Academies - accelerating ahead?

Children at school Image copyright Thinkstock

Timing is everything in politics if you want to have a chance of being heard.

The outspoken Chief Inspector of Schools, Sir Michael Wilshaw has carefully picked his moment to deliver a verdict on "serious weaknesses" at seven of the weakest performing chains of academy schools in a hard-hitting letter to the education secretary.

He doesn't hold back on what he describes as "worrying findings".

And just a few days ago the government took a further step towards removing local councils from the running of schools.

Draft plans for a national funding formula will mean the "vast bulk" of government education cash going directly to schools by 2020.

That will allow the cake to be sliced differently, but it is also a paving measure for another big government ambition - to make councils running schools in England "a thing of the past".

I understand the Treasury was keen for the funding formula announcement to be made this week, which suggests we may hear more in the Budget next week about the push for more schools to become academies.

'Cuts both ways'

Many parents in England barely register whether their local school is run by the council or by an academy trust.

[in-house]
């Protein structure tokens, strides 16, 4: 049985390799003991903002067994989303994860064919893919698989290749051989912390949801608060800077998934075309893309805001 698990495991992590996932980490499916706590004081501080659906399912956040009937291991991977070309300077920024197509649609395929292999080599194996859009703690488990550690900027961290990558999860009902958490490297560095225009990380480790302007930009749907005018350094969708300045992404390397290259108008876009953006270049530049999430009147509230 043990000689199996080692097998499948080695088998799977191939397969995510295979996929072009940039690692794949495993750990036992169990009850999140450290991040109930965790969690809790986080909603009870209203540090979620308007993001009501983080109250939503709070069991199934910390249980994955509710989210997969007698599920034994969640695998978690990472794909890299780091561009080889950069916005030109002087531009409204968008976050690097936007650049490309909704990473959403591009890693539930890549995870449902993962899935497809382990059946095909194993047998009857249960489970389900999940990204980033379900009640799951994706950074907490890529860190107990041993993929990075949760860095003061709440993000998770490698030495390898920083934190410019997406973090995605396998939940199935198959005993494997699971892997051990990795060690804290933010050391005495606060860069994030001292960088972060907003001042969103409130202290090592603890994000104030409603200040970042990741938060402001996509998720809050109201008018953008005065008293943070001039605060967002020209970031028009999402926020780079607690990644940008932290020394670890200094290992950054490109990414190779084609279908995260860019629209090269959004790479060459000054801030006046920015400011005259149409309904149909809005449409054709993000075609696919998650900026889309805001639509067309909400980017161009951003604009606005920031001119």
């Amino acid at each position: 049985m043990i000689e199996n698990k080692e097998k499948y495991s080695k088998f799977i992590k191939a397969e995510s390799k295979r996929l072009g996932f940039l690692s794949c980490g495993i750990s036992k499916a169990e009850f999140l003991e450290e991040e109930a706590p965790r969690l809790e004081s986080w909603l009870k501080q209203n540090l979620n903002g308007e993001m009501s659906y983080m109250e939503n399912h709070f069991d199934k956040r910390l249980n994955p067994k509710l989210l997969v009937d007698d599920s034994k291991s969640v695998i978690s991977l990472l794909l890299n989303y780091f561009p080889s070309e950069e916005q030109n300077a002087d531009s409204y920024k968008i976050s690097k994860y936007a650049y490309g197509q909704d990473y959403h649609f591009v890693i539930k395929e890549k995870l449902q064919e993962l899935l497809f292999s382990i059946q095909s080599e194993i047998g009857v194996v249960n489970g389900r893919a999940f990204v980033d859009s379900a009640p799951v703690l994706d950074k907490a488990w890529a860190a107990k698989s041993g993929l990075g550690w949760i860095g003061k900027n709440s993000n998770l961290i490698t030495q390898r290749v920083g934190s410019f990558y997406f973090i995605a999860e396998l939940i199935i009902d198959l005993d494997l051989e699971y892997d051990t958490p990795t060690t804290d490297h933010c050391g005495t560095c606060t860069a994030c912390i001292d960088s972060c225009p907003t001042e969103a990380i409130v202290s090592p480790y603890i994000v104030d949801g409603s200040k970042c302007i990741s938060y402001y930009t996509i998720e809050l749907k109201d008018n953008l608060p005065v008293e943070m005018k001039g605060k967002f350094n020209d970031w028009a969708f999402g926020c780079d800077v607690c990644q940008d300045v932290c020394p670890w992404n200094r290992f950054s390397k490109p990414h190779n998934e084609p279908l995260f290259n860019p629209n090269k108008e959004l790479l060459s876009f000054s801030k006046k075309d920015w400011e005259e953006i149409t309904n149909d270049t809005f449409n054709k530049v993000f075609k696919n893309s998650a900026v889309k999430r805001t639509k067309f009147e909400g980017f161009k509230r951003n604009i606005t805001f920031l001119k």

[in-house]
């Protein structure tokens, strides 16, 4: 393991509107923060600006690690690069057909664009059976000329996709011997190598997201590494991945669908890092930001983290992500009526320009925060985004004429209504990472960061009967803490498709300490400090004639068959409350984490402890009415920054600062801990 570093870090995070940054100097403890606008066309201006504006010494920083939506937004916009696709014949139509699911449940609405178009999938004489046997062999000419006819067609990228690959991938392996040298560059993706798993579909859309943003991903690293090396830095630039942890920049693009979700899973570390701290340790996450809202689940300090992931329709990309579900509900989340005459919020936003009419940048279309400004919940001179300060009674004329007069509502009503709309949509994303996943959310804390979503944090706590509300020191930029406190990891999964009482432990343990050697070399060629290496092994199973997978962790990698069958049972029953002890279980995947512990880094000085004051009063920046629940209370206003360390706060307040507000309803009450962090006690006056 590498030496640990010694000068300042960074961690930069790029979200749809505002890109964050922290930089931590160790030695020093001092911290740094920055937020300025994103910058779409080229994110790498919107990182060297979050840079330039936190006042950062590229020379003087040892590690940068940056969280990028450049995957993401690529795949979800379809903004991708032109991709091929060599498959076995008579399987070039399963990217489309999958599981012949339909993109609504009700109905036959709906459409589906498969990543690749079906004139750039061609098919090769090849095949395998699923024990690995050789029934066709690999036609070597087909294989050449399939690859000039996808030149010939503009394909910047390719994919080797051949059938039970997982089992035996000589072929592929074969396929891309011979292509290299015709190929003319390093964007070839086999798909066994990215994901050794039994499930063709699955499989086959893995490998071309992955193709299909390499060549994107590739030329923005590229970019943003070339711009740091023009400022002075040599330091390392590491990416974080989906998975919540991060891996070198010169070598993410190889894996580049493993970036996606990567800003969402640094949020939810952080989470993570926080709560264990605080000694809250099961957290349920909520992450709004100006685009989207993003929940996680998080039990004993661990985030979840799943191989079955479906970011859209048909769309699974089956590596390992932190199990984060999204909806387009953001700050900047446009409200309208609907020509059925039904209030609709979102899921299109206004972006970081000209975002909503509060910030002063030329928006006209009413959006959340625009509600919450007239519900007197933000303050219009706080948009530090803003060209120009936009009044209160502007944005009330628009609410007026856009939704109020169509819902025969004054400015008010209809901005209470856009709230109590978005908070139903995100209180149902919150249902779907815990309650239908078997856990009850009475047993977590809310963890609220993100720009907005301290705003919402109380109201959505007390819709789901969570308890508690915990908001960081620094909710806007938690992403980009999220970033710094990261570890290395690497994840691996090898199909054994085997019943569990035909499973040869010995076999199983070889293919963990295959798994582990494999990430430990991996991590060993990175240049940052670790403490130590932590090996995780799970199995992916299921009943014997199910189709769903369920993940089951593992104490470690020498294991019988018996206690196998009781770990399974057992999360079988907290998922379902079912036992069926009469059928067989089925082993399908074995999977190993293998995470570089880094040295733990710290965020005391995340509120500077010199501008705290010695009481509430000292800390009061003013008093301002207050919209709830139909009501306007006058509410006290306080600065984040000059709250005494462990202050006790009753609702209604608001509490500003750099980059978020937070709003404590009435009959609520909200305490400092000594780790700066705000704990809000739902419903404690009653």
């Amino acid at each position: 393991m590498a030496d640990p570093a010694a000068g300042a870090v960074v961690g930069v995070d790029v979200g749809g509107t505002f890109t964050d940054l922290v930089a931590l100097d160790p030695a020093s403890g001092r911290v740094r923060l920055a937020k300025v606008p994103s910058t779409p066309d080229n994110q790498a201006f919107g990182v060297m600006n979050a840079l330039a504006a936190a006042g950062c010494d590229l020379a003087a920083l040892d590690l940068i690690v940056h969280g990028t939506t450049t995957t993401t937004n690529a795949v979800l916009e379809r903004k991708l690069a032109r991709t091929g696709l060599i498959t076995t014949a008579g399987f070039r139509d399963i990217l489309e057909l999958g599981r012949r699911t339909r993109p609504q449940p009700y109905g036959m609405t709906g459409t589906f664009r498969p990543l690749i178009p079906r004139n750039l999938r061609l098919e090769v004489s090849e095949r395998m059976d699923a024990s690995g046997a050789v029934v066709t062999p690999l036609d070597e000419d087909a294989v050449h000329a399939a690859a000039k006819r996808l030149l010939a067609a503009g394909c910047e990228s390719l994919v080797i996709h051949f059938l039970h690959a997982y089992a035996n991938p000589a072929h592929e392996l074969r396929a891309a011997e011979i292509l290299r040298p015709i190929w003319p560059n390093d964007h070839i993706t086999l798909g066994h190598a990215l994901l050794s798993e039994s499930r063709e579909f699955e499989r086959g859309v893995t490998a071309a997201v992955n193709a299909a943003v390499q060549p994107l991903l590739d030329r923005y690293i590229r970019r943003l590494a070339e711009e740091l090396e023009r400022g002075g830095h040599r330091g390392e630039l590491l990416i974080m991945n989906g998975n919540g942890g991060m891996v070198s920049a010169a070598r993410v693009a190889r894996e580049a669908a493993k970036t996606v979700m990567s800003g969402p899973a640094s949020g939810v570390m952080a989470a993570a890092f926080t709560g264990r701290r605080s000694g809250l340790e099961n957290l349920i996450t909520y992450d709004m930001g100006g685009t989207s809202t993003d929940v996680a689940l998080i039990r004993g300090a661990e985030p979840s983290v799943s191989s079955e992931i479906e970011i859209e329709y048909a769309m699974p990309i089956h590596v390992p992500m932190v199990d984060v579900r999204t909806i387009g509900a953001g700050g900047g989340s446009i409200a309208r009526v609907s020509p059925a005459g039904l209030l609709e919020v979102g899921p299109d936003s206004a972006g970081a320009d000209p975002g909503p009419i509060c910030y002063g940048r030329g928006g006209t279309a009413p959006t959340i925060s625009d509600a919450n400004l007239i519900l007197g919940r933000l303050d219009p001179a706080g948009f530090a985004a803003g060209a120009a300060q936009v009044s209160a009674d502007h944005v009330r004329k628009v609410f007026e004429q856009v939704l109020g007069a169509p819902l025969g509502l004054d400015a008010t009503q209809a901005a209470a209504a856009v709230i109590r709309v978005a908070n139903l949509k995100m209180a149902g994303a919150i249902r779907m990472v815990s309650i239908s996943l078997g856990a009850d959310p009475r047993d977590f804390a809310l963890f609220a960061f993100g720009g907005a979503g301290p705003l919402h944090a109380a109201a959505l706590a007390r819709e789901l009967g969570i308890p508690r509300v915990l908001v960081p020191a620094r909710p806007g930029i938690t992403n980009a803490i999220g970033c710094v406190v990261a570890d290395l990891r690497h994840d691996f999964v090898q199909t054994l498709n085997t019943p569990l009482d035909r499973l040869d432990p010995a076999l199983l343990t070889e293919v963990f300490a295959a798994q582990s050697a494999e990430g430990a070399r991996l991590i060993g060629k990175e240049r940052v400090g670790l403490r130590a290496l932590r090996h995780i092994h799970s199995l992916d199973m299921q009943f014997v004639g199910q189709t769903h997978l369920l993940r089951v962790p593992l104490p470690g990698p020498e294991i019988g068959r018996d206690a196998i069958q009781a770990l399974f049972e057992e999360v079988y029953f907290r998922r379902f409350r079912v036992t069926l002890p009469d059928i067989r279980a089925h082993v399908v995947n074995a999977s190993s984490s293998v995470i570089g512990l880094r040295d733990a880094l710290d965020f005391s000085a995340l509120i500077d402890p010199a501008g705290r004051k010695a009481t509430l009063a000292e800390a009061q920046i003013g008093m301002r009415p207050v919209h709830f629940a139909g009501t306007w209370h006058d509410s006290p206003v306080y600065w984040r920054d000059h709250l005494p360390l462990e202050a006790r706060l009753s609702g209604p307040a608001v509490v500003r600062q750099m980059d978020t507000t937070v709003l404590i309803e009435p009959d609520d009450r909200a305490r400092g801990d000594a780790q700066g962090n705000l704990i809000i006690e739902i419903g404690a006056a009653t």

They're pre-occupied with other fundamentals like a sense of order and community and, of course, exam results.

But by and large people do care whether their taxes, their public money, is well spent.

Image copyright Dominic Lipinski
Image caption Sir Michael Wilshaw said too much was being spent on consultants

So it is no surprise that Sir Michael focuses some of his criticism not just on poor results, but on high salaries and big bank reserves.

In essence he's asking if these particular seven trusts are value for money for the pupils, the parents and taxpayers.

Is it a partial and skewed assessment as the government suggests? Certainly there are plenty of excellent academy schools too, which he acknowledges.

In terms of council-run schools, only yesterday, schools minister Nick Gibb singled out some of the worst performing local authorities in terms of GCSE results.

So it cuts both ways.

Labour wants the government to press the pause button so they can look at the system of holding academy trusts to account and ensure it's robust.

That's not going to happen. Instead the government will continue to point to its network of eight regional schools commissioners whose job it is to do just that.

If anything, all the signals are that the foot will be on the accelerator towards all schools in England becoming academies.

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